CHINA> Regional
Report on 'mentally ill' farmers out soon
By Wang Qian (China Daily)
Updated: 2008-12-11 07:15

The results of an investigation into claims that a group of 18 protesting farmers from the city of Xintai, Shandong province, were sent to a mental hospital will likely be made known in two or three days' time, officials said Wednesday.

An official with the publicity department of the city of Tai'an, which governs Xintai, told China Daily that the investigation was nearing completion.

Qin Aimin, a press official with the State Bureau of Letters and Calls, which deals with complaints from the public, said: "We are pushing the local government to submit an investigation report as soon as possible."

A report on the Hong Kong-based news website,, said on Tuesday that five of the 18 farmers were mentally ill according to medical records kept at provincial psychiatric institutions.

They five named were Sun Fawu, Shi Hengsheng, Xu Xueling, Li Pingrong and Li Yuanliang.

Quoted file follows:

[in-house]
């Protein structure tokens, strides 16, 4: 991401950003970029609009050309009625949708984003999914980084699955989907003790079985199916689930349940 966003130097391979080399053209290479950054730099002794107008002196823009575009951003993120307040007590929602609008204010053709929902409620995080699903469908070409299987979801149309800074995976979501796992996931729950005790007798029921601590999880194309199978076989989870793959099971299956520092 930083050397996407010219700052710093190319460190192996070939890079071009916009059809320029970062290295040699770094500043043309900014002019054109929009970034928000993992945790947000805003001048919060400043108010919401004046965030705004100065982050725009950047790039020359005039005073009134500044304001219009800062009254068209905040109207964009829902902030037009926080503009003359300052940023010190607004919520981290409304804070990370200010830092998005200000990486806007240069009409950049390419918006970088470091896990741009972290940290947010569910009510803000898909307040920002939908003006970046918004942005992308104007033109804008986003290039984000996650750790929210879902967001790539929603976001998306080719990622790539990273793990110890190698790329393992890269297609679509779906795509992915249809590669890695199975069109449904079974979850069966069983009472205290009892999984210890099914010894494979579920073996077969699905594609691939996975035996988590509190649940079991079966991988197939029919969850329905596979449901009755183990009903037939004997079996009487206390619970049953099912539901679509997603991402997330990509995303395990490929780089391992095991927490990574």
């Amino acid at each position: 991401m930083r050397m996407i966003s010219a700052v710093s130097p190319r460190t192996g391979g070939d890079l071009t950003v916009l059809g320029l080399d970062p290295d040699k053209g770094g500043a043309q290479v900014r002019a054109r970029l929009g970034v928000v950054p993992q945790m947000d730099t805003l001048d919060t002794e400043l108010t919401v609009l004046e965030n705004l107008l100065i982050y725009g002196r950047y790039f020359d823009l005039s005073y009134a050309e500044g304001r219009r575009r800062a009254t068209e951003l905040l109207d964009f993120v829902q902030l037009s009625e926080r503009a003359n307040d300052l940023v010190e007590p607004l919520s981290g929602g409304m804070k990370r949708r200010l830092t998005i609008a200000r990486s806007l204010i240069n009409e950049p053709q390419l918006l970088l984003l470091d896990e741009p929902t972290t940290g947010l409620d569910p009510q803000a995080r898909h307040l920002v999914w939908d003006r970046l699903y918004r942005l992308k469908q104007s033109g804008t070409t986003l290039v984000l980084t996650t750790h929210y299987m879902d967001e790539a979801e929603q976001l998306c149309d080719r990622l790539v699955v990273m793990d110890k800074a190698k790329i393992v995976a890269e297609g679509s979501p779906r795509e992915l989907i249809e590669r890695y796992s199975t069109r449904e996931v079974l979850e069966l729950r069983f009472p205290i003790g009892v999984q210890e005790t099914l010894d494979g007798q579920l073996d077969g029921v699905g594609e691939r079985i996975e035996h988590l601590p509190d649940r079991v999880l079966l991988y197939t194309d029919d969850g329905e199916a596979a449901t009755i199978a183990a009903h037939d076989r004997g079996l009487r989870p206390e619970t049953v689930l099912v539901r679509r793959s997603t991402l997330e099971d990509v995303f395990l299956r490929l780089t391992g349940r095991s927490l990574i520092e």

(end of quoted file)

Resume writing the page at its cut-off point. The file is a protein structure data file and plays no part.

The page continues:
The Tai'an official declined to comment on the report.

The mental hospital to which the five were sent, and which is treating three others, declined to give any information about them.

Calls to the Xintai bureau of letters and the judicial and law enforcement committee went unanswered Wednesday.

Beijing News reported on Monday that 18 people from Xintai had been detained over the past two years for making repeated appeals to authorities in the capital to handle local disputes.

They were released only if they admitted to being mentally ill and signed a pledge not to submit any more petitions, the paper said.

Sun, 57, told China Daily Wednesday that he had never been certified as being mentally ill.

"I have worked for 34 years and nobody ever accused me of being crazy," he said.

"I have spent eight years appealing for compensation for damage caused to my land by a local coal mine.

"I have spent more than 40,000 yuan ($5,900) on trips to Beijing to lodge appeals.

"I have received nothing, besides accumulating debts and an alleged mental illness," Sun said.

Cheng Sulan, a professor with the school of agricultural economics and rural development, Renmin University, said how to properly handle petitions was a top task for local governments.

"We should let farmers voice their grievances through proper channels. If local governments can resolve their problems, there would be fewer petitions," he said.